convert to scientific notation
briany at qldlearning.com
Mon Apr 20 20:57:15 EDT 2009
I don't know about a power function, but reducing numbers to powers of
ten is basically what a logarithm is for (assuming it's a base 10
logarithm of course).
log 10 = 1
log 100 = 2
log 1000 = 3
For an "uneven" number, you could just round down the result for your
log 2,098,000 = 6.32 => 6
Since logarithms and exponents are basically interchangeable, you
could probably rework any logarithmic formula into exponents, but may
end up with a more complicated formula.
> You are correct brian. Sorry. But i know when i was younger and
> smarter i had an equasion that converted a number to scientific
> notation without counting digits. Used the power "^" function
> -----Original Message-----
> From: "Brian Yennie" <briany at qldlearning.com>
> To: "How to use Revolution" <use-revolution at lists.runrev.com>
> Sent: 4/20/2009 5:31 PM
> Subject: Re: convert to scientific notation
> You want the nth root and you are doing it correctly, but have a false
> assumption (the 10th root of 100 is NOT 2). I showed how to derive
> 10^x = 100, which is more relevant to scientific notation. Scientific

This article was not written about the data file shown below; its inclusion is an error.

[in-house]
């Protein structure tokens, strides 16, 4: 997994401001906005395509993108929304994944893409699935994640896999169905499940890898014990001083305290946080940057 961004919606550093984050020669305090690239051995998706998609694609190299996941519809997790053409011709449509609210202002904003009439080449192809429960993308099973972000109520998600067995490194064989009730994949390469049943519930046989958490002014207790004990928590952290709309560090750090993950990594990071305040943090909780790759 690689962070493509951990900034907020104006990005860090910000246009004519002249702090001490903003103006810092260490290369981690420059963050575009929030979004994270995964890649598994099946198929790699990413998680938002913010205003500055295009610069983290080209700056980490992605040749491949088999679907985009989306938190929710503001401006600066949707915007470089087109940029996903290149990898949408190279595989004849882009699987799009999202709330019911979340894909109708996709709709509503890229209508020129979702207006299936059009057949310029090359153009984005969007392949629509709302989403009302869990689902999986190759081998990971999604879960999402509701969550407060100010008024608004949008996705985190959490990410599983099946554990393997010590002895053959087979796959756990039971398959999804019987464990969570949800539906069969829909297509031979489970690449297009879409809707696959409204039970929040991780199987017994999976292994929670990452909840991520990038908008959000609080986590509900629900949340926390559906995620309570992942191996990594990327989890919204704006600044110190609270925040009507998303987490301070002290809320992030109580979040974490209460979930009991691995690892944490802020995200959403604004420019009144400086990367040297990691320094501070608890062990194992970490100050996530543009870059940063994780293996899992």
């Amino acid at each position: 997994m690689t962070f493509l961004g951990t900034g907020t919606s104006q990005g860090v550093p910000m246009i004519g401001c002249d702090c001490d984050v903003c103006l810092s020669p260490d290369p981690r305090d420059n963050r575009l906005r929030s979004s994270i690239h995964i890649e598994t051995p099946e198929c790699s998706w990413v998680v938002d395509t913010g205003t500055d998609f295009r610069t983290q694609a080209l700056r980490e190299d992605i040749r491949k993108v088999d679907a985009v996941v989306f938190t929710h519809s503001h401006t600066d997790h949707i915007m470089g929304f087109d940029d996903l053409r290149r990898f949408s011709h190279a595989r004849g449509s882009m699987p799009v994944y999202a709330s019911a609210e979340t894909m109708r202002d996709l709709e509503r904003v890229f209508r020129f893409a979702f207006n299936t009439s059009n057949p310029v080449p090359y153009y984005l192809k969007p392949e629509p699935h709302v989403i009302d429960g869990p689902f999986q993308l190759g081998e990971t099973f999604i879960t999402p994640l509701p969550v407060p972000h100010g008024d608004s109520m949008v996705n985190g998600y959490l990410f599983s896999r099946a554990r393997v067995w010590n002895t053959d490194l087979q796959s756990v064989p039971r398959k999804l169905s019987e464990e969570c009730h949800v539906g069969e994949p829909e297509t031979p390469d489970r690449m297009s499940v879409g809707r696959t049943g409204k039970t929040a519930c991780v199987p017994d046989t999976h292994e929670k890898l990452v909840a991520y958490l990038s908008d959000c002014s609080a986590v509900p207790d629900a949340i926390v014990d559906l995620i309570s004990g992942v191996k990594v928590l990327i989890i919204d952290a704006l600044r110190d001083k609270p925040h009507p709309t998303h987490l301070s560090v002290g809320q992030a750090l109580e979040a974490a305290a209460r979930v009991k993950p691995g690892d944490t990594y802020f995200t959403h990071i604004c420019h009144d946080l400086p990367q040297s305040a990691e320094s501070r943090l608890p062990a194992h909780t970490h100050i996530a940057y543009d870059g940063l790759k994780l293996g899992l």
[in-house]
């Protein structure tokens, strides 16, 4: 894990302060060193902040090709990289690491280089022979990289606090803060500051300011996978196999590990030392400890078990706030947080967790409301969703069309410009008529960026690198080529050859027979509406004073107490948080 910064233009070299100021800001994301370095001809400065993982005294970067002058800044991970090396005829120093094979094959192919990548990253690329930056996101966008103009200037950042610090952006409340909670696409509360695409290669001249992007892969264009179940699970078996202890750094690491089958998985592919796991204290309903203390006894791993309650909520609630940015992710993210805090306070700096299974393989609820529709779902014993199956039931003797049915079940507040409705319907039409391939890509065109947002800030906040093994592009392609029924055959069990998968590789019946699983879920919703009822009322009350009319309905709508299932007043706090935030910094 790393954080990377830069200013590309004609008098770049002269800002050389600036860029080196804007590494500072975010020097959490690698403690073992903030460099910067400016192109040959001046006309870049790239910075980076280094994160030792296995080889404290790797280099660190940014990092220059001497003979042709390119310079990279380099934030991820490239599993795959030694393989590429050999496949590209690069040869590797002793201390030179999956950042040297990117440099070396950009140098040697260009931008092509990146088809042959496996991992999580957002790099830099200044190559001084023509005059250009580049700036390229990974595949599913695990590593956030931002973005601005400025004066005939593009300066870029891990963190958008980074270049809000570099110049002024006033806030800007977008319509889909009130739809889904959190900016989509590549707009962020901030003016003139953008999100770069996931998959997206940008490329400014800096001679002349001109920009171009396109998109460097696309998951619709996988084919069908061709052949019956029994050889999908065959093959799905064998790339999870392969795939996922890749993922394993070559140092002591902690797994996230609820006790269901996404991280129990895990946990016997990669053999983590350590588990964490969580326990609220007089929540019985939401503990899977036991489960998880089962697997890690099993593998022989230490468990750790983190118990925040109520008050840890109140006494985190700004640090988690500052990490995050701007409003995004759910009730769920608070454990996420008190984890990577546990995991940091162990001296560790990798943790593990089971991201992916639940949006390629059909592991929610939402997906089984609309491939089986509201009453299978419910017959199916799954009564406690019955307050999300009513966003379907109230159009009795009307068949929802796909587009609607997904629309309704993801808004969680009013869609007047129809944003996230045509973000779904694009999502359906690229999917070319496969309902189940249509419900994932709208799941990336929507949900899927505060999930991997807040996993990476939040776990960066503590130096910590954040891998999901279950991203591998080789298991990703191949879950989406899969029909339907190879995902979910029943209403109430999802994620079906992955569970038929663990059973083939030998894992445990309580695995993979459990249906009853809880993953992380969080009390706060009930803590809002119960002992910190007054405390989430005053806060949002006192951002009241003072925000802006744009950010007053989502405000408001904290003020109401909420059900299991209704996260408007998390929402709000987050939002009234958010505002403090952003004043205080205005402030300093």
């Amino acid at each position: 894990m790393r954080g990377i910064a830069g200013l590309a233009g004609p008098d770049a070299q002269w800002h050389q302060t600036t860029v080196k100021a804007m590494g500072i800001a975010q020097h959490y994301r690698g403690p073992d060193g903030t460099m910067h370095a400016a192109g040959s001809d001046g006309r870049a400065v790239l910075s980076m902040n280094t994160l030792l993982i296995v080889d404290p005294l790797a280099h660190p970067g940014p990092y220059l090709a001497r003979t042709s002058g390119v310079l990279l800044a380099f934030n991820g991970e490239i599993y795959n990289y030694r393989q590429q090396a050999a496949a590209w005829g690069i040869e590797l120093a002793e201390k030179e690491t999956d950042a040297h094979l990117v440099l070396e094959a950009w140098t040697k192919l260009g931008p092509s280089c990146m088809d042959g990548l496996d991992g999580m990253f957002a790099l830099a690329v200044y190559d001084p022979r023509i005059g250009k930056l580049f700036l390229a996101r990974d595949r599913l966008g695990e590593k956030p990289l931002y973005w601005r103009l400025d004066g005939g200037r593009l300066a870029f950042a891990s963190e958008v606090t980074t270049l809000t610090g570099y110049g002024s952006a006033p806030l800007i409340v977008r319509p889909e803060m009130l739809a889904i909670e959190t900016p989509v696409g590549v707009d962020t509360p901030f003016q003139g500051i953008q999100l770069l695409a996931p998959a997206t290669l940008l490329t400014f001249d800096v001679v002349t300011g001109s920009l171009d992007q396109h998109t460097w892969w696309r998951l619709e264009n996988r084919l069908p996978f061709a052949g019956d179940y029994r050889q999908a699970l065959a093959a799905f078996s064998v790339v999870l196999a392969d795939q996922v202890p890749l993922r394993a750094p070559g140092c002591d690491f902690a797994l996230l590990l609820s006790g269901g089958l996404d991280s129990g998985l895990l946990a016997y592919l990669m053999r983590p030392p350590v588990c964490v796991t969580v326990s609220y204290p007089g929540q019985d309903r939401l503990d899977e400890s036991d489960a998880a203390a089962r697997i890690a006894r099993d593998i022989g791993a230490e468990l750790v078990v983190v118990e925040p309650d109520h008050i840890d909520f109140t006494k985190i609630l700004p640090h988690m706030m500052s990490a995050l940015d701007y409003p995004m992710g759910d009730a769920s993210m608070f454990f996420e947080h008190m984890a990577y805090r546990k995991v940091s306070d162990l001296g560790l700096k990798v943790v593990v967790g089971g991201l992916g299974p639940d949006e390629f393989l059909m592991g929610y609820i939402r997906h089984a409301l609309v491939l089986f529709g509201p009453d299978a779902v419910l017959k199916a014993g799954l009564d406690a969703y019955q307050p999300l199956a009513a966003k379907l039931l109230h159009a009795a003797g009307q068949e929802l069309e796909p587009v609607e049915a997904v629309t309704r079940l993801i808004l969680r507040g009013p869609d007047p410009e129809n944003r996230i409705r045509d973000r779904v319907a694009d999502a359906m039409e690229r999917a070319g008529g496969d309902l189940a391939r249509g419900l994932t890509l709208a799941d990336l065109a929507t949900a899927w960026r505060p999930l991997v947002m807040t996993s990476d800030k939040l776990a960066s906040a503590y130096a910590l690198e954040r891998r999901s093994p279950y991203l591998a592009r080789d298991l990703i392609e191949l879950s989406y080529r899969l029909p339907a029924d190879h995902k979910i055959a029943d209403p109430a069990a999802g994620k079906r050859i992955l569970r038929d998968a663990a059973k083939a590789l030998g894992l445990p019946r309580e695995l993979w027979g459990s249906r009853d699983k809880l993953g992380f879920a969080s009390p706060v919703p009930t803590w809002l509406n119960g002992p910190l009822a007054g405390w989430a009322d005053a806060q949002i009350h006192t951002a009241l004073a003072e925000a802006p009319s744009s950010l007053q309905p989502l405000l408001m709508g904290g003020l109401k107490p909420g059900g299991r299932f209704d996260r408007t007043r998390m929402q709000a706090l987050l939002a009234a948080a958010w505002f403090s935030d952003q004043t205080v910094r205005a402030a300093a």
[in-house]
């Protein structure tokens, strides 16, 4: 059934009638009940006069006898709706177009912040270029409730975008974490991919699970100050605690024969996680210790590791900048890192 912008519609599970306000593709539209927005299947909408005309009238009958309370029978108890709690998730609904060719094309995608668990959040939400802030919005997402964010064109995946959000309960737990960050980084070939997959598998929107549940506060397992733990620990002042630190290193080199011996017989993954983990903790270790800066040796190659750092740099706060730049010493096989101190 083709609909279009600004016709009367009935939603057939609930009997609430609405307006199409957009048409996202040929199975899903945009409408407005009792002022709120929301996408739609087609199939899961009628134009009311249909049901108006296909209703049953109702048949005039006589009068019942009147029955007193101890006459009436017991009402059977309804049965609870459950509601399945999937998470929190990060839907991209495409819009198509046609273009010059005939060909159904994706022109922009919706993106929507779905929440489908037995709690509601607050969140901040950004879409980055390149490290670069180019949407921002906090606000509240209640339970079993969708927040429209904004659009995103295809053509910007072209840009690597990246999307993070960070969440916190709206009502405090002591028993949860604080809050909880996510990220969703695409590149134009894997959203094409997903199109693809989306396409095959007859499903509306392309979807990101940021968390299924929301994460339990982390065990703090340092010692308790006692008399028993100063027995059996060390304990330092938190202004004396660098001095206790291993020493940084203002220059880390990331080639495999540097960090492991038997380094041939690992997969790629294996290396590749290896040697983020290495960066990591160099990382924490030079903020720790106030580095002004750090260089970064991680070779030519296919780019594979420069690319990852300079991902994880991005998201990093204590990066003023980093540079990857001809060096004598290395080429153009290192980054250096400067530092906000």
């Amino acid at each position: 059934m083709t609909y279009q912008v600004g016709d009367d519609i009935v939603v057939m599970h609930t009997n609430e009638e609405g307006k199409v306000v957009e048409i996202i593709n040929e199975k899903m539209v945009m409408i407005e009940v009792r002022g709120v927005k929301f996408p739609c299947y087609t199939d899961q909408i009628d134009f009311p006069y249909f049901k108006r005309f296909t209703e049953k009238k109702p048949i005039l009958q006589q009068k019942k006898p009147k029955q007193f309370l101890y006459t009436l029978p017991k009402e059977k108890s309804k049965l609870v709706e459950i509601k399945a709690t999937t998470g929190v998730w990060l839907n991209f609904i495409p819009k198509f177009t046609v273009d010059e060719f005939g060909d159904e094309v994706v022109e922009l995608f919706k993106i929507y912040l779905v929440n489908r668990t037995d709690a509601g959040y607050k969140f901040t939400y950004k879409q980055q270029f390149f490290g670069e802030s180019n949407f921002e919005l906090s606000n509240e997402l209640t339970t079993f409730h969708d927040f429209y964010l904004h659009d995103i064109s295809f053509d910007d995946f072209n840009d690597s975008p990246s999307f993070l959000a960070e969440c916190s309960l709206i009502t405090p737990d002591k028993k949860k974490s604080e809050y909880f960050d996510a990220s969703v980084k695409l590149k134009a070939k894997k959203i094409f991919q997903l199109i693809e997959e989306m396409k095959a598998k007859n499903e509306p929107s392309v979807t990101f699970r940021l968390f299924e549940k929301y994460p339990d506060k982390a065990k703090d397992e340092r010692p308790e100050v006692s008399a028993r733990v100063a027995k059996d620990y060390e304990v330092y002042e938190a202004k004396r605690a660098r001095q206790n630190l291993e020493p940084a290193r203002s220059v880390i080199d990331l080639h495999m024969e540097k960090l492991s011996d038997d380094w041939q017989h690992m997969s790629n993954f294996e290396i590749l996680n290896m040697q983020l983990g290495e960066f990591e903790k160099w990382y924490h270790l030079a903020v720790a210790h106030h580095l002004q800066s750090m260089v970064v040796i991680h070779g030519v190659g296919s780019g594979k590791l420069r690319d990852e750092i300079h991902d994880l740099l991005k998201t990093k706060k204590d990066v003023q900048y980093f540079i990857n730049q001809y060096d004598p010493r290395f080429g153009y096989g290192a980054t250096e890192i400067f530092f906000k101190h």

> notation does not involve taking the 10th root of a number, which I
> why I figure you are confused.
> Example: 2,098,000 = 2.098 x 10 ^ 6
> No 10th roots involved, in fact you can just count digits.
>> Not confused by what i mean. How do i get the nth root of a number?
>> -----Original Message-----
>> From: "Brian Yennie" <briany at qldlearning.com>
>> To: "How to use Revolution" <use-revolution at lists.runrev.com>
>> Sent: 4/20/2009 5:03 PM
>> Subject: Re: convert to scientific notation
>> I think you are confusing two different concepts.
>> 10^2 = 100, not 2^10 = 100.
>> What you want is something like this:
>> Step 1) 10^x = 100
>> Step 2) log 10^x = log 100
>> Step 3) x log 10 = log 100
>> Step 4) x = log 100 / log 10
>> In short, you need to use logarithms and you'll get a formula where x
>> = log y / log z.
>> If you were trying to solve x^10 = 100, then you could do what you
>> suggest and just raise both side to the (1/10)th power. But that
>> number will not be 2 -- it's about 1.58.
>>> I can't remember how to use power function "^" to find the nth root
>>> of a number. To find the 2ndth root of a number we can use the
>>> "sqrt()" function. But to find the nth root????
>>> For instance, lets say I want to convert a number to scientific
>>> notation (the 10th root of that number)... I used to know how to use
>>> the power function to do this. Anyone remember how to do it?
>>> I tried to get the 10th root (scientific notation) of 100 (which
>>> should = 2) by: 100^(1/10) ... but that isn't it.
>>> Any ideas? I feel brain dead.
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